CREATE TABLE manufacturer (
    manufacturer_number INTEGER NOT NULL, 
    name                TEXT    NOT NULL,
    --
    CONSTRAINT manufacturer_PK PRIMARY KEY (manufacturer_number), 
    CONSTRAINT manufacturer_AK UNIQUE      (name) -- AK.
);

CREATE TABLE product ( 
    sku      TEXT    NOT NULL, 
    name     TEXT    NOT NULL, 
    price    NUMERIC NOT NULL, 
    quantity NUMERIC NOT NULL,
    --
    CONSTRAINT product_PK        PRIMARY KEY (sku), 
    CONSTRAINT product_AK        UNIQUE      (name), -- AK. 
    CONSTRAINT valid_price_CK    CHECK       (price > 0),
    CONSTRAINT valid_quantity_CK CHECK       (quantity > 0)
); 

CREATE TABLE product_item_number ( 
    sku                 TEXT    NOT NULL,
    manufacturer_number INTEGER NOT NULL,
    item_number         TEXT    NOT NULL,
    --
    CONSTRAINT product_item_number_PK                 PRIMARY KEY (sku, manufacturer_number),  
    CONSTRAINT product_item_number_AK                 UNIQUE      (manufacturer_number, item_number), -- In this context, ‘manufacturer_number’ and ‘item_number’ compose an AK. 
    CONSTRAINT product_item_number_TO_product_FK      FOREIGN KEY (sku)
        REFERENCES product (sku),  
    CONSTRAINT product_item_number_TO_manufacturer_FK FOREIGN KEY (manufacturer_number)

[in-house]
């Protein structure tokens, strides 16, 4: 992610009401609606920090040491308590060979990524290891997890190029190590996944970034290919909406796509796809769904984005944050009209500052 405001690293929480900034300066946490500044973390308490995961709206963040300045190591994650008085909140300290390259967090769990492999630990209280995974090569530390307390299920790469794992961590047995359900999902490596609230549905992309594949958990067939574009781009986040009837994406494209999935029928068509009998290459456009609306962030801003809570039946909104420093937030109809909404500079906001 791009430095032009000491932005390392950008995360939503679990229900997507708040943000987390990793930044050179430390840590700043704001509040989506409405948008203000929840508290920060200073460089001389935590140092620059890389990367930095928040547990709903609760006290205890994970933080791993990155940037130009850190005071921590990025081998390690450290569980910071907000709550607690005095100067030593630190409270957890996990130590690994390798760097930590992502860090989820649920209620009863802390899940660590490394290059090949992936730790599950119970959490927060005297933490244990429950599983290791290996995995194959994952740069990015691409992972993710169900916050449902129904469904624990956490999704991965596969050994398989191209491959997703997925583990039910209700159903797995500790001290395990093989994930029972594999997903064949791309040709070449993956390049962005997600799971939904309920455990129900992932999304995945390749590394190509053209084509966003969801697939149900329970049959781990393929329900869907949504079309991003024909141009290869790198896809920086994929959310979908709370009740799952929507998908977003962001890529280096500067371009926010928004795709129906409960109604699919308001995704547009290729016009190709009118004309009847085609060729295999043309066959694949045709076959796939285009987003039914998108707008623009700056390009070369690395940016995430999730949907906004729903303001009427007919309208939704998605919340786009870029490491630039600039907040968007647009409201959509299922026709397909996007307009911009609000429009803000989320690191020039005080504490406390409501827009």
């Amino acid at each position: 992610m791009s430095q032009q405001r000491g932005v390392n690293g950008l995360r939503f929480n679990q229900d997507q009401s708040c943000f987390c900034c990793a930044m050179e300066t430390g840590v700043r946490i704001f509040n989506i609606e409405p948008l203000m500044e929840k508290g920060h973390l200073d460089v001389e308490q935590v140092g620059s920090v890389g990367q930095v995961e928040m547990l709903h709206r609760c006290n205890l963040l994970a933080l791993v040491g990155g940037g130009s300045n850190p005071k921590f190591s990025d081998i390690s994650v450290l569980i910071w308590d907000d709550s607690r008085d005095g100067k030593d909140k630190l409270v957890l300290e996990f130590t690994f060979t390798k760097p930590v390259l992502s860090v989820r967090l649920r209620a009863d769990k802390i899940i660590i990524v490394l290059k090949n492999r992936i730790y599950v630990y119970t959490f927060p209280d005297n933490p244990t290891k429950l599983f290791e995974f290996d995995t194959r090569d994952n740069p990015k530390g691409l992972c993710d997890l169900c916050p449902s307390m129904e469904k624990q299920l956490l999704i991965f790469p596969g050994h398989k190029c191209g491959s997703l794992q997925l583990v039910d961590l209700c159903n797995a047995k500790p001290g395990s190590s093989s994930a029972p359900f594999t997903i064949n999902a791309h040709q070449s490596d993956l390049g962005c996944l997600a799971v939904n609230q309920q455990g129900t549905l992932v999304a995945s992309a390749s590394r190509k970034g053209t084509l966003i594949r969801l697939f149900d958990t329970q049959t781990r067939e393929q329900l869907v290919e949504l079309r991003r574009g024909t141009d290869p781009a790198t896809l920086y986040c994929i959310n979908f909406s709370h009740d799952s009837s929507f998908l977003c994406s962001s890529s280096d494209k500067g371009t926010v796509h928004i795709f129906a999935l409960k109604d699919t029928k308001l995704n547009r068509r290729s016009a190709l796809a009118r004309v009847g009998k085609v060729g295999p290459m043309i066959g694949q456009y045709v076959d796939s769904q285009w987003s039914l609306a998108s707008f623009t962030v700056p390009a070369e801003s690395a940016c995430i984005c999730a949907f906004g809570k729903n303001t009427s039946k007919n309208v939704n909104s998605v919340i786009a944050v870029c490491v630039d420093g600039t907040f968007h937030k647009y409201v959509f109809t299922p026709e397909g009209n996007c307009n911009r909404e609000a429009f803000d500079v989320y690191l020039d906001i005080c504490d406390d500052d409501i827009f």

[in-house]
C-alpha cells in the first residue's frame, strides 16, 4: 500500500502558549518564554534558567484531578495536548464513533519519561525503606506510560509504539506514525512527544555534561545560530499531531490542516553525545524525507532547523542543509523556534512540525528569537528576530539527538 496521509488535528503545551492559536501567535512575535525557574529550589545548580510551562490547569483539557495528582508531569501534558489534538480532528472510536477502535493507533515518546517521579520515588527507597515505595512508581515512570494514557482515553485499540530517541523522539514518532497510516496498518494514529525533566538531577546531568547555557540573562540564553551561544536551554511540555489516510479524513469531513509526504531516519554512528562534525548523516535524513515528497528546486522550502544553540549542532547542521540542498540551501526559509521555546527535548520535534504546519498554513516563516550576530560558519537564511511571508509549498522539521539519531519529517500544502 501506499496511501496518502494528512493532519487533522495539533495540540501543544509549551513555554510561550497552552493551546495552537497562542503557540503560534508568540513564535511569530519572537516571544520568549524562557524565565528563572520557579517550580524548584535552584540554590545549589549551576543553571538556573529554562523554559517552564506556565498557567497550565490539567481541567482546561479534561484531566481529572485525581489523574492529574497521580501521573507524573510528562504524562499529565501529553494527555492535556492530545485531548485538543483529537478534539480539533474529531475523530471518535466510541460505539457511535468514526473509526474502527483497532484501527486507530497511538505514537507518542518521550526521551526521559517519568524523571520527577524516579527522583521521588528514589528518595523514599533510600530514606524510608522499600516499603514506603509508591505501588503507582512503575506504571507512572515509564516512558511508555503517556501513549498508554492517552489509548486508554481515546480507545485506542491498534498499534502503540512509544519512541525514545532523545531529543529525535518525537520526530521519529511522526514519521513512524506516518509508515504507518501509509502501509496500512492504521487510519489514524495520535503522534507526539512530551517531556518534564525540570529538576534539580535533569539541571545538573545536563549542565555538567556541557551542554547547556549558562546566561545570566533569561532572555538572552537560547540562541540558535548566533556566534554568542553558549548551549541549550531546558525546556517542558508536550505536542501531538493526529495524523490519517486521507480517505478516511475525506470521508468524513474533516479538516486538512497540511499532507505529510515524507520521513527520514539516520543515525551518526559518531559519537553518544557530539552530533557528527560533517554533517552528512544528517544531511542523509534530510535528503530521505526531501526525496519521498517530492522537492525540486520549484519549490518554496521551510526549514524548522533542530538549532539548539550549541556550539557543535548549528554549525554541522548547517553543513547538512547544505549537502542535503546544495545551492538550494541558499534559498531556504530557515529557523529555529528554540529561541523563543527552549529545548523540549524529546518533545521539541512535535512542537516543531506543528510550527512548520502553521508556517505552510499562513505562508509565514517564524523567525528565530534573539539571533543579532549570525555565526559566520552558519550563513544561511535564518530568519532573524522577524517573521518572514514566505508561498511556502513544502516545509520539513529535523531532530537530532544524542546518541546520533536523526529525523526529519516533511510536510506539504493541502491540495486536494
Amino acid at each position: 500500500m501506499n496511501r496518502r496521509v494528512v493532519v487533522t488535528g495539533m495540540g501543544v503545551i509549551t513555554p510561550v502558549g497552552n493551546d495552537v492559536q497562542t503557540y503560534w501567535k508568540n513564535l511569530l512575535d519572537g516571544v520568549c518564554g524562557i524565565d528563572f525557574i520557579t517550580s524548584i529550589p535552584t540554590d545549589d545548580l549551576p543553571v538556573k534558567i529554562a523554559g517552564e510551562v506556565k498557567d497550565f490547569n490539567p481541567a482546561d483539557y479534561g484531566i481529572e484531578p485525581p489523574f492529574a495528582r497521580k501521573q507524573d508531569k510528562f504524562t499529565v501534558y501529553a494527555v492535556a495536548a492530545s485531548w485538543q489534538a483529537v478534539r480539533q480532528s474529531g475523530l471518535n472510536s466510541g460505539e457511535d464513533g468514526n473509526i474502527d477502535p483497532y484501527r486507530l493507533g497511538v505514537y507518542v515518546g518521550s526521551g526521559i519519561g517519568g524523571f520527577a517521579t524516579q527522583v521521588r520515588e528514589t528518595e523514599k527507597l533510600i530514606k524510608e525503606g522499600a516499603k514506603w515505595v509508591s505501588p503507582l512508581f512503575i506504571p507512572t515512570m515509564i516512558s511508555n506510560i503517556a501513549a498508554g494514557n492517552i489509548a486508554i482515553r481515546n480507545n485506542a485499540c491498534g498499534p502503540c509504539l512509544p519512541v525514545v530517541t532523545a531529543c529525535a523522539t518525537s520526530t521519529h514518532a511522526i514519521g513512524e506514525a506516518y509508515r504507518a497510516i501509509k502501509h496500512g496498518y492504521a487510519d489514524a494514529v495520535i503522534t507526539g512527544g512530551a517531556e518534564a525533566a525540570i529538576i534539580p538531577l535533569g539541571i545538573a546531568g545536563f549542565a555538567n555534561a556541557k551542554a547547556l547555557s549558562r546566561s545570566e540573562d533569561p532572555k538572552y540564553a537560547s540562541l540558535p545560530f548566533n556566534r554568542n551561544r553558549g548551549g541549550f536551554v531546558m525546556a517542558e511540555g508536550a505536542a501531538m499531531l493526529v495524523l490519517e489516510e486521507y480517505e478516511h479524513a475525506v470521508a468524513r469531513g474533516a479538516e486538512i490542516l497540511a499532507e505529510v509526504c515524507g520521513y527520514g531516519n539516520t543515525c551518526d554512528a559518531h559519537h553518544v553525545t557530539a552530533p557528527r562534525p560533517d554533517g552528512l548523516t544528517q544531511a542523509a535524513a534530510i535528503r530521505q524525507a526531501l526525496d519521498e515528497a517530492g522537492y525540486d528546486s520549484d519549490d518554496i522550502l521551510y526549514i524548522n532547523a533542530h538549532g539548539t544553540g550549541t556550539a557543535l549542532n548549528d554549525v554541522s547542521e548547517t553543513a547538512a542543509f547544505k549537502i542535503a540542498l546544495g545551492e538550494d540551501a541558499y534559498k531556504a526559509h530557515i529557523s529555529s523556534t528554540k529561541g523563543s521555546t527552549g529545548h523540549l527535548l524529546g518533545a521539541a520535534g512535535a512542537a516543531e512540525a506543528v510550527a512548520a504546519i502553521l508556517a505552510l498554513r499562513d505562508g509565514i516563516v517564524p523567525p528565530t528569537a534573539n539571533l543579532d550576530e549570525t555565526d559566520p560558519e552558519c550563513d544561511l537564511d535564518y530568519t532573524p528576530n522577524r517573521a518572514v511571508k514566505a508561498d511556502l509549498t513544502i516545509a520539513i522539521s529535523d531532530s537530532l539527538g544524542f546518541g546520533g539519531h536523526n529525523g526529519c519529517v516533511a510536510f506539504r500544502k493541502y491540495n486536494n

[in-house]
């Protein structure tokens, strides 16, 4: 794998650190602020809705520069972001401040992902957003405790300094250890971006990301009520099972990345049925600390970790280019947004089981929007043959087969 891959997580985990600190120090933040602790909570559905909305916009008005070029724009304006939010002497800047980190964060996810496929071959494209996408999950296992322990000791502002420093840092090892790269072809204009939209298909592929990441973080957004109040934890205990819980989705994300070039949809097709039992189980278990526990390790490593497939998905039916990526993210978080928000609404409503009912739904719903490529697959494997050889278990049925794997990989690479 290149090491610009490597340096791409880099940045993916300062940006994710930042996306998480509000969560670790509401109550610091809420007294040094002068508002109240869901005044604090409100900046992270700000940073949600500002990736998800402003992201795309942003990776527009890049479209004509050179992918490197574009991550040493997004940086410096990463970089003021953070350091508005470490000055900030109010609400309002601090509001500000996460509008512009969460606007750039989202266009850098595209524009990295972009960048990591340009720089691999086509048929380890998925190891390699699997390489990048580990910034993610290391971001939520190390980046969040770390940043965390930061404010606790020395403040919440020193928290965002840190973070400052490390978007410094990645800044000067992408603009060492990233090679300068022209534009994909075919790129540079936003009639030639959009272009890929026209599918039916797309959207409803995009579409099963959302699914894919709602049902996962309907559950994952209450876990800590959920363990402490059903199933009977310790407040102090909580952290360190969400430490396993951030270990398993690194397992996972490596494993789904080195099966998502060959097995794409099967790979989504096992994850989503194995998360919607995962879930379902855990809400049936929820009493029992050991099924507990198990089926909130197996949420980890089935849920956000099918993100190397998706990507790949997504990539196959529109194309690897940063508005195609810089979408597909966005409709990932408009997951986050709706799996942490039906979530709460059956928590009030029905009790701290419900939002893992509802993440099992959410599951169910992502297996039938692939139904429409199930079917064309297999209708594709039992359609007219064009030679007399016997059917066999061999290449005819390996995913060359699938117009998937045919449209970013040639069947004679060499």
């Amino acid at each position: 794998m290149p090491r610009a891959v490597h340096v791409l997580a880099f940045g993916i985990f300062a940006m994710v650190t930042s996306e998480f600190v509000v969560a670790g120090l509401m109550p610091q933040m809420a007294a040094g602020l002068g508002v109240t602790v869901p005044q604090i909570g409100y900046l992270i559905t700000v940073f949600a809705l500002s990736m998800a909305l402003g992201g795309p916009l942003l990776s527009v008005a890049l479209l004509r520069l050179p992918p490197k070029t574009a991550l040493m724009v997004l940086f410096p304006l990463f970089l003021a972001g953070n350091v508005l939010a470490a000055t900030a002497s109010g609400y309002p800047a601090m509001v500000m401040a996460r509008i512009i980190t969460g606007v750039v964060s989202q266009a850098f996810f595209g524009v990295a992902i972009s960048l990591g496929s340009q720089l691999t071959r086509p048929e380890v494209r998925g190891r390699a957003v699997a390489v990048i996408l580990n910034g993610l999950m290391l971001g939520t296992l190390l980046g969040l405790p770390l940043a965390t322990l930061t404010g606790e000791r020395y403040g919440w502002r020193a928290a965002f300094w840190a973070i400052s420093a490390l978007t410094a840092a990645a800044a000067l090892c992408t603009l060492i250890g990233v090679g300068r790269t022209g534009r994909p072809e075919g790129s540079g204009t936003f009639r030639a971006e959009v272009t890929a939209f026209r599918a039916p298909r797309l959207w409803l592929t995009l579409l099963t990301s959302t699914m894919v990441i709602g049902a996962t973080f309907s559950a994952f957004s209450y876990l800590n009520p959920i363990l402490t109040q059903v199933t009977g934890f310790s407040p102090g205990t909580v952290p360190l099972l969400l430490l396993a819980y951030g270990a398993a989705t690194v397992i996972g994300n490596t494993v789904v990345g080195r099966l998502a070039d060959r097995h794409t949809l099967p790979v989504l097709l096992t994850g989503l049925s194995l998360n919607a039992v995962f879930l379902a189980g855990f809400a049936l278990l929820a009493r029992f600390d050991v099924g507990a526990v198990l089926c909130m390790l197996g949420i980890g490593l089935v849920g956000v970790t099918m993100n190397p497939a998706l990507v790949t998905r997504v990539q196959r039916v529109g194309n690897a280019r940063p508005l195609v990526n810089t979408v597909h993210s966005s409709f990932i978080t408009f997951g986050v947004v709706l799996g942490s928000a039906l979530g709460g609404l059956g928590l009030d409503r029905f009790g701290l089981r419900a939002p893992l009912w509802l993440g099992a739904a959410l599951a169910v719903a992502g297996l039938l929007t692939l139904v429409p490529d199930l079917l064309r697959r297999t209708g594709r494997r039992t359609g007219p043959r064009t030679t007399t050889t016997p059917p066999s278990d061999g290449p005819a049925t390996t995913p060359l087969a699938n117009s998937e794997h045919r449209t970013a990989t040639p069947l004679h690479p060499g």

REFERENCES manufacturer (manufacturer_number)  
);

Tested on PostgreSQL 11 in this db<>fiddle.


Physical-level considerations

We have not discussed the exact type and size of the product.sku column but, if it is “big” in terms of bytes, then it may end up undermining the data retrieval speed of your system —due to aspects of the physical level of abstraction, associated with, e.g., the sizes of the indexes and disk space usage—.

In this manner, you might like to assess the incorporation of an INTEGER column which can offer a faster response than a possibly “heavy” TEXT one —but it all depends on the precise features of the compared columns—. It may well be a product_number that, as expected, would represent a numeric value in a sequence standing for the set of recorded products.

An expository arrangement that incorporates this new element is the one that follows:

CREATE TABLE product ( 
    product_number INTEGER NOT NULL,
    sku            TEXT    NOT NULL, 
    name           TEXT    NOT NULL, 
    price          NUMERIC NOT NULL, 
    quantity       NUMERIC NOT NULL,
    --
    CONSTRAINT product_PK        PRIMARY KEY (sku), 
    CONSTRAINT product_AK        UNIQUE      (name), -- AK. 
    CONSTRAINT valid_price_CK    CHECK       (price > 0),
    CONSTRAINT valid_quantity_CK CHECK       (quantity > 0)
); 

CREATE TABLE product_item_number 
( 
    product_number INTEGER NOT NULL,
    item_number    TEXT    NOT NULL,
    --
    CONSTRAINT product_item_number_PK            PRIMARY KEY (product_number),  
    CONSTRAINT product_item_number_AK            UNIQUE      (item_number), -- AK.
    CONSTRAINT product_item_number_TO_product_FK FOREIGN KEY (product_number)
       REFERENCES product (product_number)   
);

I highly recommend carrying out substantial testing sessions with a considerable data load in order to decide which keys are more convenient —physically speaking—, always taking into account the overall database features (the number of columns of all the tables, the types and sizes of the columns, the constraints and the underlying indexes, etc.).


Similar scenario